Hello from Orlando, where digital publishing execs are gathered at the annual summit hosted by Digital Content Next, a trade group for premium digital publishers.
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Illustration: Axios Visuals
The future of publishing belongs to those that focus on niche areas partly because the internet has reduced distribution costs to zero, according to Ben Thompson, author of the daily tech and media analysis note, The Stratechery.
What's happening: Thompson argues in his email to subscribers that the recent layoffs at BuzzFeed underscore this point.
"Success used to come from being broad-based with a geographic monopoly. The content of the vast majority of newspapers was largely duplicative (as the success of the wire services proved). On the Internet, though, success comes from being narrow while reaching the whole world. It is the exact opposite."
Why it matters: We're seeing examples of that play out in real time, with niche publications touting success stories based on the loyalty of hyper-fans.
Yes, but: For all the success stories, there are plenty of other failures. Not all niche publications get it right, but for those that do, audience development, especially through subscriptions, is more consistent and stable.
Thompson argues that the internet economy puts broad-based, commoditized media companies at odds with tech platforms that are astronomically bigger — a losing strategy.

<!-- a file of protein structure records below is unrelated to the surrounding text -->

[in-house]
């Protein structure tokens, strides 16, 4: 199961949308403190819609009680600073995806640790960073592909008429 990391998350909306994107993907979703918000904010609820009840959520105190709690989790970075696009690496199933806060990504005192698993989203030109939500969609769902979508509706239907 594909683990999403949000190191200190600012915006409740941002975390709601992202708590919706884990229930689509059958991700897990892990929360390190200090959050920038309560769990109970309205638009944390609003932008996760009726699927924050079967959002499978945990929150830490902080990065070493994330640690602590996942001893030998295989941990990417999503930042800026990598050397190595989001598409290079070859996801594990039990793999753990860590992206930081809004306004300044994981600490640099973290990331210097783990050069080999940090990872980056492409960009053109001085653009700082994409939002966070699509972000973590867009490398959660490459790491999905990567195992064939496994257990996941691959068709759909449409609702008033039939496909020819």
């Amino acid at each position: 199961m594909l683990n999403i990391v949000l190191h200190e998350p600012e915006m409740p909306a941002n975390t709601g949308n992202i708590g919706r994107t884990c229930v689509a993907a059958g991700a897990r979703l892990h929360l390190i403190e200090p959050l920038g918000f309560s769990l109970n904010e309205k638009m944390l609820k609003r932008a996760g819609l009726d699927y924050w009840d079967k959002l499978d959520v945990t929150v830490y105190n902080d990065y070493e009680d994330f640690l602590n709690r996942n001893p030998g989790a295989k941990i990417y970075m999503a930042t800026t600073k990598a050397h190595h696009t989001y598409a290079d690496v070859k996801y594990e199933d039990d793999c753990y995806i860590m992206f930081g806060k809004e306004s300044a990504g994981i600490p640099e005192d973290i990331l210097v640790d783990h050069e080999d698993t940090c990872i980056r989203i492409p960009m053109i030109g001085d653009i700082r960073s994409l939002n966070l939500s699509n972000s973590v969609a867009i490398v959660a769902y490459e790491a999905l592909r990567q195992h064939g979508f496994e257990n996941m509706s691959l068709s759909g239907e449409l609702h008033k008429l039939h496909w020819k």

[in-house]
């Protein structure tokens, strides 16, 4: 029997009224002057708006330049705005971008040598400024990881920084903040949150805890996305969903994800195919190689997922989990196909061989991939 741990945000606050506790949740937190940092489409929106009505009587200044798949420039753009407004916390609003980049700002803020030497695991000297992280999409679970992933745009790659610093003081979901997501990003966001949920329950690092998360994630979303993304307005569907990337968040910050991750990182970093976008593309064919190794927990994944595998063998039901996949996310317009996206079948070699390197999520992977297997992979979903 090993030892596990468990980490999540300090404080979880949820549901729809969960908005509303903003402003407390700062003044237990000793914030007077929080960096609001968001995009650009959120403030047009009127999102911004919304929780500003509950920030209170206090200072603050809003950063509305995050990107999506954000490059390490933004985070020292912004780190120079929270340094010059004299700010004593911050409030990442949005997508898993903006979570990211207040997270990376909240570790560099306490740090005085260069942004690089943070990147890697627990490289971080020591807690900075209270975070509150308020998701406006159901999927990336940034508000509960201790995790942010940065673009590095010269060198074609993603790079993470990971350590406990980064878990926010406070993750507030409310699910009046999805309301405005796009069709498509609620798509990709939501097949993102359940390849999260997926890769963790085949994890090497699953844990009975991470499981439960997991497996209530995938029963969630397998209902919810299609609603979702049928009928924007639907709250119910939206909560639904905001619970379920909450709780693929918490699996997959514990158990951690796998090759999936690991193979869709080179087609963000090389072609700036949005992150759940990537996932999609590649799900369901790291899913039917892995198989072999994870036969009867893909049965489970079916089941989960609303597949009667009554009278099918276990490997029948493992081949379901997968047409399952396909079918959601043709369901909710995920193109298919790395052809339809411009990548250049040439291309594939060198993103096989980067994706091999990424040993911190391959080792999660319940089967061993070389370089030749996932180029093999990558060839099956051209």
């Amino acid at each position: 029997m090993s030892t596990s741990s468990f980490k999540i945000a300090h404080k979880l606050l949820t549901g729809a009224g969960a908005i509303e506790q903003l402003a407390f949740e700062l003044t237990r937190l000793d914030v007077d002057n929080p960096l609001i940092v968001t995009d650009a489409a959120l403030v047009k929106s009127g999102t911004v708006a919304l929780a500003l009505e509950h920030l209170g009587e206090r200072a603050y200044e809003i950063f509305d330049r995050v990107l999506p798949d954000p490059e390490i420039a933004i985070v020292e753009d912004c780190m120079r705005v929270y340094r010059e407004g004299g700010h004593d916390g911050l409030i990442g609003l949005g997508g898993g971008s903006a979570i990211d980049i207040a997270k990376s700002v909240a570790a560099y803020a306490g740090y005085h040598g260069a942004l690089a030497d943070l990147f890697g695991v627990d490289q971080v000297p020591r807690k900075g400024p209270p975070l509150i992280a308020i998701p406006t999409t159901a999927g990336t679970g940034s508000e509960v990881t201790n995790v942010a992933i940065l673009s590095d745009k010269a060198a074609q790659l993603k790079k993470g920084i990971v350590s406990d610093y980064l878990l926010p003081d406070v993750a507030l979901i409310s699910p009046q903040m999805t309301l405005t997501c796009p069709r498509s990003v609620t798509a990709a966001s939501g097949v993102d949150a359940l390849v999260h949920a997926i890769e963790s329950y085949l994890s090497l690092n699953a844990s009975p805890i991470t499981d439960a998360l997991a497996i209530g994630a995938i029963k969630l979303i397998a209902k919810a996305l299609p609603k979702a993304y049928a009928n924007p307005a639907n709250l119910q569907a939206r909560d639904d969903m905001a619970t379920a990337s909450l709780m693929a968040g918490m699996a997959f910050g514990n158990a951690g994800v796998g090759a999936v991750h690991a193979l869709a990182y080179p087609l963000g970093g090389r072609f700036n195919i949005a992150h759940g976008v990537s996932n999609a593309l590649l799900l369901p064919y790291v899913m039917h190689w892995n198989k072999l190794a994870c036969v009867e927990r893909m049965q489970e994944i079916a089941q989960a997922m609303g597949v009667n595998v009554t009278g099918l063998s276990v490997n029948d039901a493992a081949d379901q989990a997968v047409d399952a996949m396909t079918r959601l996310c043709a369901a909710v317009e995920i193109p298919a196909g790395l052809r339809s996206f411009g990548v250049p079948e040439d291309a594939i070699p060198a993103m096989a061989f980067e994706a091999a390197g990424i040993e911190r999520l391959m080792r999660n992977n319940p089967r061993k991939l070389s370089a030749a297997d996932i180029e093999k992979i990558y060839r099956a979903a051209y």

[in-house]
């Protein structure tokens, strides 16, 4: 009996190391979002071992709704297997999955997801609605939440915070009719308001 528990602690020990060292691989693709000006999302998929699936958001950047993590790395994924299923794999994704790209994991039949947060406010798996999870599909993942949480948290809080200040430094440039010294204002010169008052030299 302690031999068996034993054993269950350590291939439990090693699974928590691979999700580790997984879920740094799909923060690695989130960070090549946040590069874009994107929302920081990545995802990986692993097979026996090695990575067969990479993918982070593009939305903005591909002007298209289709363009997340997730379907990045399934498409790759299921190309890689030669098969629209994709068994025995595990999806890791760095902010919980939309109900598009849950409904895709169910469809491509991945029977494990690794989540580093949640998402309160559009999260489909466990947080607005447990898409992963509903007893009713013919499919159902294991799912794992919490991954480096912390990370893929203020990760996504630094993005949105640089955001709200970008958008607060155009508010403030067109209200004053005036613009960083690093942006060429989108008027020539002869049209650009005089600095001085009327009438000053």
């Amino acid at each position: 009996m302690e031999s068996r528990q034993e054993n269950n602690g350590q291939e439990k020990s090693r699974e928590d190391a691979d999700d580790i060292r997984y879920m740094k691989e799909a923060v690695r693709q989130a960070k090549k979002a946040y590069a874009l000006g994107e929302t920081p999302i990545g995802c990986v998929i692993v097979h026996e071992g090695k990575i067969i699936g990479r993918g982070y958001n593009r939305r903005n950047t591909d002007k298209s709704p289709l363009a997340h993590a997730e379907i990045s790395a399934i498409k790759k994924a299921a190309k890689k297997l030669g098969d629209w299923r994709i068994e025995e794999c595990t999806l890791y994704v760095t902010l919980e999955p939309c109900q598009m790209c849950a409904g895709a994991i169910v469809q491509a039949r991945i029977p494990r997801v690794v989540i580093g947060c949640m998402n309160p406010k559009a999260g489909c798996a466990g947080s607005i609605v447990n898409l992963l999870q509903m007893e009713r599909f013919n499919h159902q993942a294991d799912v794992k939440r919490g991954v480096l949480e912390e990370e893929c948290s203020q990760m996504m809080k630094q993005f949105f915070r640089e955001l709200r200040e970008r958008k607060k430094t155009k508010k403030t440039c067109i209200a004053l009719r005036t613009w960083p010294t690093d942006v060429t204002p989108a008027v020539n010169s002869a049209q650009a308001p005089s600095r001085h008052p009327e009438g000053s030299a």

Our thought bubble: Just don't raise too much.
Bloomberg's TicToc, the 24/7 news network on Twitter, is launching an owned and operated digital video platform today, Axios has learned.
Why it matters: While Twitter is still core to TicToc, the launch serves as a big step for the venture to develop its own brand outside of the social platform.
Details: The new site, at www.TicToc.video, will be designed to function almost like a Spotify for news video. It's mobile-first and includes a feed-like interface that feels like a mobile app.
The big picture: Brands that launched on social media are shifting to new platforms or channels offering a wider audience and an opportunity to experiment with new forms of monetization.
Our thought bubble: For some media brands born on social, audio or video platforms, standalone websites aren't always considered the primary point of monetization (like The Ringer). Instead, they've essentially become marketing vehicles.
Photo: Jan Woitas/picture alliance via Getty Images
In the era of on-demand video, consumers are still looking to engage with feature stories, mostly by listening to audiobooks, or in some cases by reading them through an app.
Why it matters: Like any traditional medium, books have needed to evolve in the digital era to meet consumers where they are. The popularity of books in digital formats speaks to a willingness from users to engage with written stories, even when the options are endless for them to consume videos or music more passively.
Driving the news: Scribd, one of the first digital subscription reading services (think of it like a digital library), announced Monday that it that had more than one million paying subscribers globally.